The development process is a dynamic process that guides how our city changes and grows as an attractive place to live and do business.
The development process is a dynamic process that begins with raw land and ends with a finished development.
Edmonton’s Zoning Bylaw is the rule book for all development that occurs within the city. It sets out the location and size of buildings that can be constructed on private property and the types of activities that can take place on those properties.
The City of Edmonton’s building and development process is also guided by The City Plan, Area Redevelopment Plans and expert guidance from architects, urban planners, engineers and our citizens.
Development permits, building permits and inspections are the main tools used by the City of Edmonton to support safe and effective growth. Learn more about these in our Developing Edmonton video series.
Zoning regulates how we use land and helps ensure what is built is compatible with the surrounding area. It looks at:
What types of buildings can be built
What activities and businesses can happen there
Requirements for things such as landscaping
Zoning considers building operations/use but not the user. Any information about who can live or work in the buildings, or whether the property is rented or owned cannot be taken into consideration as part of a rezoning application review.
What is Zoning
booklet outlines what zoning is, how it shapes our community, and what the different types of zones are. For more detail, please see the Zoning Bylaw.
Zoning Types and Definitions
The Zoning Bylaw includes the following types of zones:
Residential - There are many kinds of homes that are allowed under different types of residential zoning, including single-family houses, secondary suites, row housing and apartments. Some zones also allow for different types of home-based businesses, like child care.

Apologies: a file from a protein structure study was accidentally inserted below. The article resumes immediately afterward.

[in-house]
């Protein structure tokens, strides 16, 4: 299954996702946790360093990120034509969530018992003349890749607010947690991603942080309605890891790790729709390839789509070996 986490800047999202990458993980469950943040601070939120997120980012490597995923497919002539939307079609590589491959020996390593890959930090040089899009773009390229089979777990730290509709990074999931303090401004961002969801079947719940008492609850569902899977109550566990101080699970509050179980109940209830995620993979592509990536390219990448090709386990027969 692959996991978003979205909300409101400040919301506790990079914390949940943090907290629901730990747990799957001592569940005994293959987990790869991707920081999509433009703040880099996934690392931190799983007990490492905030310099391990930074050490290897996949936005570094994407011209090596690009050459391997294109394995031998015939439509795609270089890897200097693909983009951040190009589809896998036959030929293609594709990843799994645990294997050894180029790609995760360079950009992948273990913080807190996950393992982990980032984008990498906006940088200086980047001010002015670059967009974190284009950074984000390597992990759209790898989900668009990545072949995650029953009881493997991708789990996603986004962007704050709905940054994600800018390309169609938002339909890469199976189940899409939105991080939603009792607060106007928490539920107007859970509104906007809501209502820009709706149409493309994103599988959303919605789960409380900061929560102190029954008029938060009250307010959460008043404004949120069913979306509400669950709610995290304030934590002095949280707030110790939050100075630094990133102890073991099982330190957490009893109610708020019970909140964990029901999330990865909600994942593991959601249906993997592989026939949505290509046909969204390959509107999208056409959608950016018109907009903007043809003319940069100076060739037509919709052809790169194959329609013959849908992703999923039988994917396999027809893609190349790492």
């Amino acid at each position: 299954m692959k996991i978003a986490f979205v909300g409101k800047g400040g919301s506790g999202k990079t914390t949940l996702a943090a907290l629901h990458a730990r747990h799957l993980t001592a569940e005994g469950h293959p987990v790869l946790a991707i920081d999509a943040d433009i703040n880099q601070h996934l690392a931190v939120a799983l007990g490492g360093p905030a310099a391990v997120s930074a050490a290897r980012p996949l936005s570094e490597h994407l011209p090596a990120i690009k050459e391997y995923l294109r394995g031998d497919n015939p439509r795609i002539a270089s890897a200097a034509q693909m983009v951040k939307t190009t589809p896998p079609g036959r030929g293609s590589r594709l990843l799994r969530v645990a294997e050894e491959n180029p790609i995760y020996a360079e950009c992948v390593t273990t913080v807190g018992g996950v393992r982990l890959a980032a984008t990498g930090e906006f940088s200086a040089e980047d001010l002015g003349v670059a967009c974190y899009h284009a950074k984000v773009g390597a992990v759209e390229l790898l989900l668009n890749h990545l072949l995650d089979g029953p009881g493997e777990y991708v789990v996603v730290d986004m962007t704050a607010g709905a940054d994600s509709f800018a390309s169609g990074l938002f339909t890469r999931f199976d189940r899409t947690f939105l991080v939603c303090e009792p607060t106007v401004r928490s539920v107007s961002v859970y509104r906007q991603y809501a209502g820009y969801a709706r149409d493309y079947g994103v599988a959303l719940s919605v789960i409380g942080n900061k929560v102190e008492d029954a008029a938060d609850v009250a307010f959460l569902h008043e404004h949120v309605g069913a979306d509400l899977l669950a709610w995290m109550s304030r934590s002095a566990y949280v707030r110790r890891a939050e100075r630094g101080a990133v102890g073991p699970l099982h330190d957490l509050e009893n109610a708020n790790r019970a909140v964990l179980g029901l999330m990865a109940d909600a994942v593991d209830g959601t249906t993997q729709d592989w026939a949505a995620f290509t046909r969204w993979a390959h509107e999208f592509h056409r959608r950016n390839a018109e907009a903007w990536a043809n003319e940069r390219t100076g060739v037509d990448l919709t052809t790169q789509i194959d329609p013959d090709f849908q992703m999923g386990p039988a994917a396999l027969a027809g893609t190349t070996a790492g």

Industrial - This includes manufacturing, processing, assembly, distribution, and service and repair.
Commercial - These can allow businesses in neighbourhoods, like corner stores. There are also commercial zones for big box stores and shopping centres along highways. There are seven different commercial zones in Edmonton.
Urban Services - This includes zones for schools, water and drainage services, electric distribution, public transportation, parks, hospitals, cemeteries, and government services.
Agriculture and Reserve - This identifies places for urban agriculture and rural land use. These zones often apply at the edges of the city, where development has not occurred yet.
Specialty -This includes Direct Control Zones and Special Area Zones. These zones are specific to a particular piece of land or area, and are written to support types of development that cannot be built under other zones. For example, Special Area Zones exist for Downtown, Griesbach, and Blatchford. Direct Control zones can be created for places with a unique character or special historical designation.
If you have concerns surrounding a specific development in your community, please see the following information on the City’s procedures, processes, and recourse options:
Development Process Guide